The War of the Worlds – New Diorama Theatre, London

Writer: Isley Lynn

Directors: Julian Spooner & Hamish MacDougall

Reviewer: Gus Mitchell

The War of the Worlds, Rhum & Clay’s adaptation-cum-deconstruction of Orson Welles’ famous 1938 radio broadcast of the famous sci-fi novel, begins with a bare, 40s-noir-esque smoky stage and an impressively detailed old-fashioned radio microphone extending leftwards to stage centre. The microphone has emblazoned on it the words ‘CBS’ – the station on Welles aired over hundred radio dramas in the late 30s, and on which, on Halloween 1938, his Mercury Theatre on the Air’s ‘War of the Worlds broadcast’ (presented in the form of real news bulletins) was beamed into the homes of millions of – supposedly – hoodwinked and terrified Americans. The mythology surrounding the mass panic that supposedly followed and what this can say to us about contemporary ideas on truth are all tackled subjects in the show’s zippy 85 minutes.

The initial stage image is a captivatingly simple one: a waiting microphone and, behind it, an old-timey giant wooden radio set. The lights dimming is simultaneous with the real 1938 announcer introducing Welles, as director-star of the show, and the film noir retro-ness of silhouettes and smoke continues as the four members of the company appear, standing outlined behind the theatre’s versatile ‘steel cage’ backdrop. Pipes emerge. They collectively become Welles, segueing into a wonderful and funny reconstruction of the first few – and still innovative – moments of the original broadcast: the intercutting of abrupt, orchestrated breaks between boring musical interludes and sudden, shocking Martian attacks; the fake interview with Princeton astronomers; the panicked reporter getting vaporised on air and Welles’ daring decision to hold a seemingly infinite radio silence of ‘dead air’ to build tension, holding the audience in the palm of his hand – just like Welles, it’s an opening which is bold, sly and seductive.

It is always both a good idea and at the same time a little too easy to hitch onto a fascinating story or personality for a theatre piece. Yet the company, collectively devising the piece alongside scripting from Isley Lynn, have managed to tell a new story of their own and combine it with the fascinating mythology. A superb cast works together with ease to shift us between the comically earnest 30s recreation to a contemporary New Jersey. ‘YouTube influencer’ Meena decides to try make her name with a ‘serial-style’ podcast and investigate the mystery surrounding the mother of her neighbour, Jonathan, whose family apparently abandoned her the night of the ’38 broadcast. Travelling to Grover’s Mill, NJ – the real-world setting for Welles’ fictional invasion, Meena searches for the truth with Jonathan’s family.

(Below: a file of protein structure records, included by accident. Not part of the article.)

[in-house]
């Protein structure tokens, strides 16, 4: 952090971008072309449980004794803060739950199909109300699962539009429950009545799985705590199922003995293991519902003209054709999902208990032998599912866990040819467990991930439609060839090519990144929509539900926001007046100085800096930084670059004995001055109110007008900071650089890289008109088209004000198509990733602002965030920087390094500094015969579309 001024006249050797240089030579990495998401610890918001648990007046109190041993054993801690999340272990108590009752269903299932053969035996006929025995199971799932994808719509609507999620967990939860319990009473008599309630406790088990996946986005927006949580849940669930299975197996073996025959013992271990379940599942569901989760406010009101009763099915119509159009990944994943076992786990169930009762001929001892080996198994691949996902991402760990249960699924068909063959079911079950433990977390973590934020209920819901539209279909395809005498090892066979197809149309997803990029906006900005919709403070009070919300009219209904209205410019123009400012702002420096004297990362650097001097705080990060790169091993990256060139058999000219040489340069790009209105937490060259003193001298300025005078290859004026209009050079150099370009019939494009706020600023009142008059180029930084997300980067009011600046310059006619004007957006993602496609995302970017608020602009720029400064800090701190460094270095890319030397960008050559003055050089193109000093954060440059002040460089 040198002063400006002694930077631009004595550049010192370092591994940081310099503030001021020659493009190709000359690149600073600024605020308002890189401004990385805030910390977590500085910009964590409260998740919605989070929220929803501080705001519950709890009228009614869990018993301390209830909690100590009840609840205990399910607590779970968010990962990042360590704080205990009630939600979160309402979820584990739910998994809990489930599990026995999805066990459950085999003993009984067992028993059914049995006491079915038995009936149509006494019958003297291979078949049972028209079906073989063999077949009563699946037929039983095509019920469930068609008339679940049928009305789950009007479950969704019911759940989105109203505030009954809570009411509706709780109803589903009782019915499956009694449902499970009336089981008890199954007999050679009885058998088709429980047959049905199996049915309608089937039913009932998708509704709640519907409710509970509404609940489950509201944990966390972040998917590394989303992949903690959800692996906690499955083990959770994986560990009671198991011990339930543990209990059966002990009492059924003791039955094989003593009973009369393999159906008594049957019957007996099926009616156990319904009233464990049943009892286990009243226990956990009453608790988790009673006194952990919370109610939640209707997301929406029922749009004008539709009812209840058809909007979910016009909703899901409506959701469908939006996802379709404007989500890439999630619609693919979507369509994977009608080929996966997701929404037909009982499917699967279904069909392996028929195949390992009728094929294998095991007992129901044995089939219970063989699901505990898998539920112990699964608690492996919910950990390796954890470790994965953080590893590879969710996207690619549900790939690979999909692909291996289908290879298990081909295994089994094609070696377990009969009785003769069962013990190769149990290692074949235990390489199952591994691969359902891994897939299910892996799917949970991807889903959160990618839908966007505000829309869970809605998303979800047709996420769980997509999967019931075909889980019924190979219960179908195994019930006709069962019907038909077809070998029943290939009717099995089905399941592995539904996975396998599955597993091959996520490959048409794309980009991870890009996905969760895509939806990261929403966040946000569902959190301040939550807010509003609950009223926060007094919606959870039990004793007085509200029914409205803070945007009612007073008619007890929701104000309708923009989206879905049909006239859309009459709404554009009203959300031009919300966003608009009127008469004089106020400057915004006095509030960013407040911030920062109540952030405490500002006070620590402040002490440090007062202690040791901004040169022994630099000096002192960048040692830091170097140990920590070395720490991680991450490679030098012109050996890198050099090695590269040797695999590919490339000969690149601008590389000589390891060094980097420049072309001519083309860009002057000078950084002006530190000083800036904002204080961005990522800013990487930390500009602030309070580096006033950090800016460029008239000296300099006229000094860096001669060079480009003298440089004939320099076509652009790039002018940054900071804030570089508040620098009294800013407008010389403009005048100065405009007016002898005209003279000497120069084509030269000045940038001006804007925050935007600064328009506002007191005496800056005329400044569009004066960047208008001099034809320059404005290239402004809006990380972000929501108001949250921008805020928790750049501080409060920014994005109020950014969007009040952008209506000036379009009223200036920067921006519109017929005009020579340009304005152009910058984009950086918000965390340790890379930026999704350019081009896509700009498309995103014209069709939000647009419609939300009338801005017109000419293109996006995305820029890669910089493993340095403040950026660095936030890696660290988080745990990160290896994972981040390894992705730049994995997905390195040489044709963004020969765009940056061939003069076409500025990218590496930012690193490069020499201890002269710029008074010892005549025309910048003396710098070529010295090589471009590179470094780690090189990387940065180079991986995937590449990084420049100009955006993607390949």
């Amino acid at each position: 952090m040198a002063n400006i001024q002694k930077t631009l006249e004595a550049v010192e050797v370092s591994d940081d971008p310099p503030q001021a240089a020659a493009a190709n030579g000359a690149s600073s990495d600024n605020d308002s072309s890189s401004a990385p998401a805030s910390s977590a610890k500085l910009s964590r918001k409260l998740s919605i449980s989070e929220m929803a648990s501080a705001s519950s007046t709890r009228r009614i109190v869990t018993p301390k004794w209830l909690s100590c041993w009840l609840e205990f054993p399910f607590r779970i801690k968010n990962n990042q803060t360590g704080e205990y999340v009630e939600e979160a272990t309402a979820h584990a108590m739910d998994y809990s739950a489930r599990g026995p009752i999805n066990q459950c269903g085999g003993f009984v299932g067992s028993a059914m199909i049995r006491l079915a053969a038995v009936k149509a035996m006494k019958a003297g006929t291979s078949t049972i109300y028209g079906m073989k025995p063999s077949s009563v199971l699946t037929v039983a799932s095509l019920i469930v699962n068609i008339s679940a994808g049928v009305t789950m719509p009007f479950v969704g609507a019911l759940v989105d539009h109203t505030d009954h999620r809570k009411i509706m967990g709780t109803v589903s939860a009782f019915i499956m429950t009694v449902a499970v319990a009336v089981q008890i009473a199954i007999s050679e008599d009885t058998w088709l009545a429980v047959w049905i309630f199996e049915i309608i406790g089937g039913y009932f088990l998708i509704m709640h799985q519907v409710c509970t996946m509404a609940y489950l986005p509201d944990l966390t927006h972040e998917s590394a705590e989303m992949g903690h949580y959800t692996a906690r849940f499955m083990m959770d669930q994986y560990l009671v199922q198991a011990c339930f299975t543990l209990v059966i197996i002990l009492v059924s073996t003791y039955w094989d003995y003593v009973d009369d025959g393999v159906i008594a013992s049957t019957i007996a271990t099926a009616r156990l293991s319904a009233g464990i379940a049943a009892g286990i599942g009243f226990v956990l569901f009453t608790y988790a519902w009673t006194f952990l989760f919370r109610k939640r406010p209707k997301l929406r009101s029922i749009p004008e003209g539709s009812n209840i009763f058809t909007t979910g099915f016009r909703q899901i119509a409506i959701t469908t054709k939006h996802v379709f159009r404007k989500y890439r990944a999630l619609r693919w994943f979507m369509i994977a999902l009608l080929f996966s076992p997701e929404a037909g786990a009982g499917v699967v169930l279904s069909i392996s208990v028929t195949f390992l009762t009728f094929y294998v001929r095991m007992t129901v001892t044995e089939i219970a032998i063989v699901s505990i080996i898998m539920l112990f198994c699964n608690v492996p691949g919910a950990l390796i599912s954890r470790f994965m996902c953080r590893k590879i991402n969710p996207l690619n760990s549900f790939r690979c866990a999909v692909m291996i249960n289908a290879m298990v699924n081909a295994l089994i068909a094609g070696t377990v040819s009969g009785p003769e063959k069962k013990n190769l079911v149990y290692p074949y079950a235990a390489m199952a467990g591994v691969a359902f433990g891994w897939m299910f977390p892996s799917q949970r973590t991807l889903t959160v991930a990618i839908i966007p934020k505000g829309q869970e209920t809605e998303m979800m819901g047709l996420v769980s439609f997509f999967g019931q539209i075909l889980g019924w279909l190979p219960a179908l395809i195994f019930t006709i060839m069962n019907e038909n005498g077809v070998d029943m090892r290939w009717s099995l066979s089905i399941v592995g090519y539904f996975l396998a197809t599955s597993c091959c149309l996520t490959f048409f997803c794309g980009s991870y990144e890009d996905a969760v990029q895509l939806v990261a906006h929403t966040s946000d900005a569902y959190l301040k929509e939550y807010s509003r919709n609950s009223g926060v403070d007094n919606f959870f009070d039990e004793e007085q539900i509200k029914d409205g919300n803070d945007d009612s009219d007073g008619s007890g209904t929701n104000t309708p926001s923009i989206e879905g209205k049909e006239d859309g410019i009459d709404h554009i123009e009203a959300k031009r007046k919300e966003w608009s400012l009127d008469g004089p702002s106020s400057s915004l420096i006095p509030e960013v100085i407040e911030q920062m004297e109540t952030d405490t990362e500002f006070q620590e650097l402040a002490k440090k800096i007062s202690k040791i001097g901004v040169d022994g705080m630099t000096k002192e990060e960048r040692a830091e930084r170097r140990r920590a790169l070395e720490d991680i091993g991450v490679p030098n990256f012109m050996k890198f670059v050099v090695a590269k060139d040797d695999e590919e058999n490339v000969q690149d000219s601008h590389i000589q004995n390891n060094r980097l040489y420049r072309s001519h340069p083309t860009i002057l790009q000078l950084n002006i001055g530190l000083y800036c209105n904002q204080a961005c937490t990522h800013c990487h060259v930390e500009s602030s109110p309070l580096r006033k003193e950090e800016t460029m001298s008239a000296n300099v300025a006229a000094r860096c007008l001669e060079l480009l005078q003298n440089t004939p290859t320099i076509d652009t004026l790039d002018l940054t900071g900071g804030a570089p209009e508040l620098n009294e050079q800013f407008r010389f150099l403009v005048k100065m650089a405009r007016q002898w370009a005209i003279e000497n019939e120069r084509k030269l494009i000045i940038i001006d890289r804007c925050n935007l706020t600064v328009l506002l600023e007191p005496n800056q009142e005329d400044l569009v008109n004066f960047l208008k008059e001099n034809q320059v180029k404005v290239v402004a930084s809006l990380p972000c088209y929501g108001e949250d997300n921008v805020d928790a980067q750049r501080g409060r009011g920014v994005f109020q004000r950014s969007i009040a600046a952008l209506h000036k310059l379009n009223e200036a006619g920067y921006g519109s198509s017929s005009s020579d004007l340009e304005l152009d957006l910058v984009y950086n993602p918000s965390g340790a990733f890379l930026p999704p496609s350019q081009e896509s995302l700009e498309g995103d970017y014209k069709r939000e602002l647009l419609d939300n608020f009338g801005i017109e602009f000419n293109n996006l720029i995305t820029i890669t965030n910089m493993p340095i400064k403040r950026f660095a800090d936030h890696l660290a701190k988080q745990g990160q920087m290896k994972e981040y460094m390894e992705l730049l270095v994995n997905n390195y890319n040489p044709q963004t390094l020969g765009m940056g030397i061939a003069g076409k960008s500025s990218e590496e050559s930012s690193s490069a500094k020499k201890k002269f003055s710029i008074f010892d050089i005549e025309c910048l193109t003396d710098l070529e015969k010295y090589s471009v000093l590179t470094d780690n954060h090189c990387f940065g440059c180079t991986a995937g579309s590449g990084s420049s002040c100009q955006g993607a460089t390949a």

The cast uniformly shine, and physicality orchestrated by directors Hamish MacDougall, Julian Spooner and movement director Matthew Wells (also in the cast) give the show a totally static-free vibe as we shift time and space with the same ease as Welles’ radio storytelling. The show’s technical aspects are also impressive, with Nick Flintoff & Pete Maxey’s noir and sci-fi-drenched lighting illuminating moments with both a knowing humour and theatrical flair. This humour and subtlety also belong to the script, with its feet largely on the ground in rural New Jersey as the ideas it throws up gradually filter through. Multi-layered questions about medium, messages, truth and lies emerge from parallel stories set 80 years apart, told with a deceptive lightness and grace.

Rhum & Clay pack a great deal of fun and tightly-rolled ruminations into a highly enjoyable work. It isn’t entirely convincing that there are any new or convincing conclusions to be drawn upon leaving, but as Welles knew (and this is perhaps the overriding point) it is the medium and its story which is important. Rhum & Clay tell a good one and well.

Runs until 9 Feb 2019 | Image: Contributed

Review Overview

The Reviews Hub Score


The Reviews Hub - London

The Reviews Hub London is under the acting editorship of Richard Maguire. The Reviews Hub was set up in 2007. Our mission is to provide the most in-depth, nationwide arts coverage online.

Related Articles

Back to top button